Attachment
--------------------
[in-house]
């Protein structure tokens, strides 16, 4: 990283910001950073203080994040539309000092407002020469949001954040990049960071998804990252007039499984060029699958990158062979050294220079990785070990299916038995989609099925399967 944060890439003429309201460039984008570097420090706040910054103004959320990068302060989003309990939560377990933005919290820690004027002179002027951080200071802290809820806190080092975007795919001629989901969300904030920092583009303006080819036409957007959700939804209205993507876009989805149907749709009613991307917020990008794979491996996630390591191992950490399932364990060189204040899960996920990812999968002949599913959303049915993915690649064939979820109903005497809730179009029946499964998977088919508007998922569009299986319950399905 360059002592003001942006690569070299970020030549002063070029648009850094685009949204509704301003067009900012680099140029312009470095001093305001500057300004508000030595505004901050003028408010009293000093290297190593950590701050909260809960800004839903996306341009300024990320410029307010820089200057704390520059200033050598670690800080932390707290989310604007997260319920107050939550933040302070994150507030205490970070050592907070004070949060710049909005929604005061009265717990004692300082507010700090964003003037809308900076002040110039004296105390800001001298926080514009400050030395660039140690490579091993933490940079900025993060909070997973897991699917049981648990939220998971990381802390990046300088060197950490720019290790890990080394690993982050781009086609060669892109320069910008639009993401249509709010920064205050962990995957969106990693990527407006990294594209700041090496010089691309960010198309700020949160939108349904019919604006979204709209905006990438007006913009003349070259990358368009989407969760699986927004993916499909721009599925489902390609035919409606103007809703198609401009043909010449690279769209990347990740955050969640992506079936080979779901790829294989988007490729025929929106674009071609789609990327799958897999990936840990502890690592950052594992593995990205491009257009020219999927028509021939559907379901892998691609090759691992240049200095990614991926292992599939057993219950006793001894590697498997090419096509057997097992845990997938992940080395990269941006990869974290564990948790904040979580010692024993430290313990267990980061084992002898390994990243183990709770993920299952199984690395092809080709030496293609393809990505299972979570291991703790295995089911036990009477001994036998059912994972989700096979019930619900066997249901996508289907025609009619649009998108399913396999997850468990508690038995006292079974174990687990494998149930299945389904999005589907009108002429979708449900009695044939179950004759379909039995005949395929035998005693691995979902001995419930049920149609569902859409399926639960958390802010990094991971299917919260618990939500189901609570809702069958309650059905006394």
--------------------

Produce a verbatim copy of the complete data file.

[in-house]
């Protein structure tokens, strides 16, 4: 990283910001950073203080994040539309000092407002020469949001954040990049960071998804990252007039499984060029699958990158062979050294220079990785070990299916038995989609099925399967 944060890439003429309201460039984008570097420090706040910054103004959320990068302060989003309990939560377990933005919290820690004027002179002027951080200071802290809820806190080092975007795919001629989901969300904030920092583009303006080819036409957007959700939804209205993507876009989805149907749709009613991307917020990008794979491996996630390591191992950490399932364990060189204040899960996920990812999968002949599913959303049915993915690649064939979820109903005497809730179009029946499964998977088919508007998922569009299986319950399905 360059002592003001942006690569070299970020030549002063070029648009850094685009949204509704301003067009900012680099140029312009470095001093305001500057300004508000030595505004901050003028408010009293000093290297190593950590701050909260809960800004839903996306341009300024990320410029307010820089200057704390520059200033050598670690800080932390707290989310604007997260319920107050939550933040302070994150507030205490970070050592907070004070949060710049909005929604005061009265717990004692300082507010700090964003003037809308900076002040110039004296105390800001001298926080514009400050030395660039140690490579091993933490940079900025993060909070997973897991699917049981648990939220998971990381802390990046300088060197950490720019290790890990080394690993982050781009086609060669892109320069910008639009993401249509709010920064205050962990995957969106990693990527407006990294594209700041090496010089691309960010198309700020949160939108349904019919604006979204709209905006990438007006913009003349070259990358368009989407969760699986927004993916499909721009599925489902390609035919409606103007809703198609401009043909010449690279769209990347990740955050969640992506079936080979779901790829294989988007490729025929929106674009071609789609990327799958897999990936840990502890690592950052594992593995990205491009257009020219999927028509021939559907379901892998691609090759691992240049200095990614991926292992599939057993219950006793001894590697498997090419096509057997097992845990997938992940080395990269941006990869974290564990948790904040979580010692024993430290313990267990980061084992002898390994990243183990709770993920299952199984690395092809080709030496293609393809990505299972979570291991703790295995089911036990009477001994036998059912994972989700096979019930619900066997249901996508289907025609009619649009998108399913396999997850468990508690038995006292079974174990687990494998149930299945389904999005589907009108002429979708449900009695044939179950004759379909039995005949395929035998005693691995979902001995419930049920149609569902859409399926639960958390802010990094991971299917919260618990939500189901609570809702069958309650059905006394």